WP3: Identification of on farm risk factors for F. hepatica infection in dairy and beef enterprises and development of statistical and mathematical models to predict the likely benefits of implementing changes to farm practice on fluke prevalence
WP4: An economic analysis to define costs of fluke infection at herd and national level
WP5: Evaluation of on-farm intervention programme on reducing prevalence of fluke infection on dairy and beef farms.
The disease is of such importance and relevance to the industry that all five UK agricultural levy boards are making significant contributions to this project. To ensure the outputs of the research are fed back to the industry the final component of the project is an implementation and impact programme in collaboration with the levy boards.

Planned Impact

This project, aimed at "Improving the control of liver fluke infection in cattle in the UK", will benefit the commercial private sector, policy makers and the wider public.
Commercial impact
Liver fluke has been identified as a threat to animal welfare, productivity and profitability by the agricultural industry; this proposal is submitted with full support from the 5 UK Levy Boards. Fasciolosis is a significant constraint on beef and milk production in the UK. The parasite affects feed conversion, growth rates and milk yield and has a negative impact on farmers' incomes, abattoir profitability (in 2010 this was estimated to cost the industry about £3.2million in England, Wales and Scotland) and availability of meat and dairy products for export and home consumption. Cereal costs are increasing world wide - this is severely affecting the cost and profitability of producing beef and dairy and appears to be driving a move to grass reared beef. Grass-fed cattle are at an increased risk of exposure to liver fluke. In addition, warmer and wetter winters, environmental protection schemes, resistance of liver fluke to drugs, and the potential withdrawal of treatment products from the market may add to the risk of infection and limit the options for disease control. The outputs from this project will directly benefit beef and dairy farmers, enabling them to improve fluke control on their farms, reducing reliance on blanket drug treatment and improving productivity and biological efficiency. Abattoirs will have a secure supply of animals with reduced waste, dairy processing companies will benefit from improved milk yield and the retail sector will benefit from improved local production. Overall this will benefit the wider UK economy.
Policy impact
The UK has international (Kyoto Protocol) and domestic (Climate Change Act 2008) targets to reduce greenhouse gas (GHG) emissions. Enteric fermentation in ruminants makes a significant contribution to agricultural GHG emissions (http://www.decc.gov.uk/en/content/cms/statistics/climate_stats/gg_emissions/gg_emissions.aspx). Disease management has been specifically identified as a tool to improve agricultural productivity whilst reducing GHG emissions (Foresight. The Future of Food and Farming, 2011). This project will produce validated protocols, epidemiological and economic models and robust guidelines for detection and management of liver fluke on cattle farms, which will contribute to the dual policy aim of providing food security whilst limiting agriculture's carbon footprint. Another policy goal of the UK and devolved governments is to protect the country's Ecosystem Services. For example, it is part of Defra's business plan to establish nature improvement areas (http://www.number10.gov.uk/wp-content/uploads/2012/05/DEFRA-2012-Business-Plan.pdf). However, environmental protection schemes may result in unintended side effects as shown by the increase in liver fluke risk in association with the Agri-environment schemes that encourage wetter grassland conditions for breeding and migrating birds and invertebrates, including liver fluke host snails. Improved understanding of on-farm risk factors for liver fluke, including snail ecology, will help policy makers to balance demands from competing ecosystem services, such as food production and conservation of biodiversity. Involvement of the Levy Boards will ensure direct dissemination of the outputs to both commercial beneficiaries and policy makers.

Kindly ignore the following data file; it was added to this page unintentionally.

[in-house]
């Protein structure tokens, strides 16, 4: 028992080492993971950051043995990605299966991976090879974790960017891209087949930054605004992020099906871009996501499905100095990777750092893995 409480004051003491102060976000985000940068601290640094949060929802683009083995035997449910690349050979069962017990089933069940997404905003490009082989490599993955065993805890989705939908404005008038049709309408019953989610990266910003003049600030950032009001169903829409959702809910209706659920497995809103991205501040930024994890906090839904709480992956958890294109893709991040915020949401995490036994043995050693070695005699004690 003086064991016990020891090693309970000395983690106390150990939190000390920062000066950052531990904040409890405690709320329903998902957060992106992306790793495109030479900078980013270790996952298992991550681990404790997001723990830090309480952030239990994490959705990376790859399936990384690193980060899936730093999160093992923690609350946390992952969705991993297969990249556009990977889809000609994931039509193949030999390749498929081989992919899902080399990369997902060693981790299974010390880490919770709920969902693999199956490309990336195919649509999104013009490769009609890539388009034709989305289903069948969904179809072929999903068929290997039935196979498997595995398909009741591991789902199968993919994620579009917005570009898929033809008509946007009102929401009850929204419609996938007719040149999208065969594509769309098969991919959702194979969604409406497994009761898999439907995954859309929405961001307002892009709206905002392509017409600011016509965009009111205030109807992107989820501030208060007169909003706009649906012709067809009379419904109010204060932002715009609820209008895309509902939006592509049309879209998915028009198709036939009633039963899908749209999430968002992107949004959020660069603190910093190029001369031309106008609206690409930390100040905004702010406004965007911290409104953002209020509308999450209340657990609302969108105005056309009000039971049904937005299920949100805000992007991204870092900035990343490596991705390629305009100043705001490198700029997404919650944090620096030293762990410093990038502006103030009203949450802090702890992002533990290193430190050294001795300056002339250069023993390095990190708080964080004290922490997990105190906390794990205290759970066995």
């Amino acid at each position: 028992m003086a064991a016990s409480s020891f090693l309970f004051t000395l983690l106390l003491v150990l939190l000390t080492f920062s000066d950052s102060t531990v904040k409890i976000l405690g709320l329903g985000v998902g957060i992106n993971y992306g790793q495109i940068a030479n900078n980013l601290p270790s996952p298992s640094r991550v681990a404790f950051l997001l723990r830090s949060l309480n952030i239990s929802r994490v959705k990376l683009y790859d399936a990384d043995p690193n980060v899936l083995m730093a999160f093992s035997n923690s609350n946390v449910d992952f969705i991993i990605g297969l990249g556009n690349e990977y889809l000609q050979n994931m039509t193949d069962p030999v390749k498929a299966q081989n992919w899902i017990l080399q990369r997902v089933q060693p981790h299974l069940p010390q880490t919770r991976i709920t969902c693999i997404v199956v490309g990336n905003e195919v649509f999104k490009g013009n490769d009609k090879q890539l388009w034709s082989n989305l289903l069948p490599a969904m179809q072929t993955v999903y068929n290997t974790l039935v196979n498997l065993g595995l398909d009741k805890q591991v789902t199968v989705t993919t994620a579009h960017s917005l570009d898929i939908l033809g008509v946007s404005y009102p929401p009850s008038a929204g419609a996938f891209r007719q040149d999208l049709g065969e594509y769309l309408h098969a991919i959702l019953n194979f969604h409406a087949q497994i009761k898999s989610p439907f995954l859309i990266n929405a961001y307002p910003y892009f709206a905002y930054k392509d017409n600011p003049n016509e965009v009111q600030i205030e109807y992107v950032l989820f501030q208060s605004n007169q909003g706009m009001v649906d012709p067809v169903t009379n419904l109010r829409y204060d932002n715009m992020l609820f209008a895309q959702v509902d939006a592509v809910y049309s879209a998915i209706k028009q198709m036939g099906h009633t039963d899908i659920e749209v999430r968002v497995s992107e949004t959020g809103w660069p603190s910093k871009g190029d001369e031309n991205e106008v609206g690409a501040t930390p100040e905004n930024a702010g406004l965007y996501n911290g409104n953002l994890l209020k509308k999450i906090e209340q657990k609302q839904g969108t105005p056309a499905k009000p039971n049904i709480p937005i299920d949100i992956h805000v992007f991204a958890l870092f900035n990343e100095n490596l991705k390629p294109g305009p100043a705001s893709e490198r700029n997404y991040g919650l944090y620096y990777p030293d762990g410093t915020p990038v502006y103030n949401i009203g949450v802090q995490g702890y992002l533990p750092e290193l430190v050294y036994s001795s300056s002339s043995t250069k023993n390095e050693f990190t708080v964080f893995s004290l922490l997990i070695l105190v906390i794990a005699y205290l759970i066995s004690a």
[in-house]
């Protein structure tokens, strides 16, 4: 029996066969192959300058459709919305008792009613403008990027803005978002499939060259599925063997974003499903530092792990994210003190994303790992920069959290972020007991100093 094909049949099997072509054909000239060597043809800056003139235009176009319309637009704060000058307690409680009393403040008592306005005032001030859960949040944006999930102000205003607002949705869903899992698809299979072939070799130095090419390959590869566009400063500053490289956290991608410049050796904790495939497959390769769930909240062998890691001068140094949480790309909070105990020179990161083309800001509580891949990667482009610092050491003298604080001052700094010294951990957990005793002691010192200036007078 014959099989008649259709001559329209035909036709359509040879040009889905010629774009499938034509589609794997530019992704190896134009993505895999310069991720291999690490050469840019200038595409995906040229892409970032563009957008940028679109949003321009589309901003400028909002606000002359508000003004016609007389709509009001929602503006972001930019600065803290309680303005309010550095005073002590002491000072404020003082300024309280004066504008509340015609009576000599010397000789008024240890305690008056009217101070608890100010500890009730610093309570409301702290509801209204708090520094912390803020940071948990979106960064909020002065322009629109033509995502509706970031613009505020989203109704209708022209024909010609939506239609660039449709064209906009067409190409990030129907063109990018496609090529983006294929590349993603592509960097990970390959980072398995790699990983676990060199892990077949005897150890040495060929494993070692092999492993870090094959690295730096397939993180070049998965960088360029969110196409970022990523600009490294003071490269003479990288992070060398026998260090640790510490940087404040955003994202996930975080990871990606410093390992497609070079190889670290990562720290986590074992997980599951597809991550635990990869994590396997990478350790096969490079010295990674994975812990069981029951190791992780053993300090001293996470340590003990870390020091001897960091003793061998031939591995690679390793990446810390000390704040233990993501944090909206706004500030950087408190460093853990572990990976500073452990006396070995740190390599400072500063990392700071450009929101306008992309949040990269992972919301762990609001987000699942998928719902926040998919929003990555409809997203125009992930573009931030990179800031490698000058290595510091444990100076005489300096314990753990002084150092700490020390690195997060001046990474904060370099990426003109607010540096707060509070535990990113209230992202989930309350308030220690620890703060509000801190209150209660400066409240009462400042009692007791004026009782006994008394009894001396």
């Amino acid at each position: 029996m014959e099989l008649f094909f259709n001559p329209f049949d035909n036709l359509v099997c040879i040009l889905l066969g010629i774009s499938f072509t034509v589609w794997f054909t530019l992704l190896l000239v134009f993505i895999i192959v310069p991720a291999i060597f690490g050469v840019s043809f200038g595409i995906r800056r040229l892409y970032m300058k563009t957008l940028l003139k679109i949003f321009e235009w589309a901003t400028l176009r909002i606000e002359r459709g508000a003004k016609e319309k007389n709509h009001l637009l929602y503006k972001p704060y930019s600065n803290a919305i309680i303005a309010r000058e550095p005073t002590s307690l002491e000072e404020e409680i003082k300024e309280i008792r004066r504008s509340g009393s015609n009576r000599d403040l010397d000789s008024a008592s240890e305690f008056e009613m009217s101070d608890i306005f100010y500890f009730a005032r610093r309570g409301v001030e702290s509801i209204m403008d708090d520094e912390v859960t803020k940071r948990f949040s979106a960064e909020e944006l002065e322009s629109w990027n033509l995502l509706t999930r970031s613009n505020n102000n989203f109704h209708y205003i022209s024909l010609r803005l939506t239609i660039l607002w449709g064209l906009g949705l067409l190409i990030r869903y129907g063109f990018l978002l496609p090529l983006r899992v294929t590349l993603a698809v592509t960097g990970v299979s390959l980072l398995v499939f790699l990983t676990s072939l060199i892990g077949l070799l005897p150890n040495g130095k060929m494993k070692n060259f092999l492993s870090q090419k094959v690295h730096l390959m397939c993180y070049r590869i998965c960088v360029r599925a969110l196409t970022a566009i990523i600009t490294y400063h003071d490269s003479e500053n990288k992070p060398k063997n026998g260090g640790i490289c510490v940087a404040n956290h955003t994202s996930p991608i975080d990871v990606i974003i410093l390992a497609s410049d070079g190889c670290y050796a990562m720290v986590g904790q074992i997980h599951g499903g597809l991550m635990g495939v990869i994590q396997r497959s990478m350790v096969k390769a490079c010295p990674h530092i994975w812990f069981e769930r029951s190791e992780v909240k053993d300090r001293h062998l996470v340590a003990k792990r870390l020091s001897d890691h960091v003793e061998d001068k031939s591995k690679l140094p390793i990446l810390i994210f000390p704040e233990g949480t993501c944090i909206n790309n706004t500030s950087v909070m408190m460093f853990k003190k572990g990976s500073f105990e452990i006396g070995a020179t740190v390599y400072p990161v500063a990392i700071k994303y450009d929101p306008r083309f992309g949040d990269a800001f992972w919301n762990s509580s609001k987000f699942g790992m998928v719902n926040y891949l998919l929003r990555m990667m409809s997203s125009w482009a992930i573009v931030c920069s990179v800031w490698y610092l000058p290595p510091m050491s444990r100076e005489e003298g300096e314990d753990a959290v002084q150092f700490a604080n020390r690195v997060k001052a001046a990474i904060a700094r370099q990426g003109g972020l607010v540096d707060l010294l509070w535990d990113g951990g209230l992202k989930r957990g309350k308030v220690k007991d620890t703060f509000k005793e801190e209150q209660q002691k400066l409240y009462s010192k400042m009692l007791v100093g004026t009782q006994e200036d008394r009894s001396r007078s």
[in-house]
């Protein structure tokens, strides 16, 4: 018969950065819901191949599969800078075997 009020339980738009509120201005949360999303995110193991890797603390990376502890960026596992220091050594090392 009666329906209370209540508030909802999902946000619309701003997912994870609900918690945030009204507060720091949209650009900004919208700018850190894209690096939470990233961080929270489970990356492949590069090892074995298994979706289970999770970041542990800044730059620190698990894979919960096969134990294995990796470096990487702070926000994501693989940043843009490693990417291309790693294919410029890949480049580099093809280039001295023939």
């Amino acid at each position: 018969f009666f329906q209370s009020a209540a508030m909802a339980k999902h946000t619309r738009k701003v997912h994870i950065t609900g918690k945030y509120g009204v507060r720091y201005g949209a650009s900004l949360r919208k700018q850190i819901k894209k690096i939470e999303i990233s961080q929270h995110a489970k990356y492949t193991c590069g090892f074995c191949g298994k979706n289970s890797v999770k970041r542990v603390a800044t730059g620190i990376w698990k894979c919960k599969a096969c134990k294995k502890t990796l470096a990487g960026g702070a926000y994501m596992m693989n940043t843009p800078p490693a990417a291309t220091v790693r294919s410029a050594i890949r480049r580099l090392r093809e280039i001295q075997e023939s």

Wider public
The reliable availability of affordable and healthy food is in the interest of the wider public. Beef and dairy product supplies, their quality, environmental impact and price depend on an international balance of trade which will be affected by the prevalence of fasciolosis. Our economic models will include an assessment of impacts on national markets and hence indicate consumer benefits from a more secure supply of food, produced to higher environmental and welfare standards

Publications

10 25 50
 
Description Project outcomes @March 2017 for: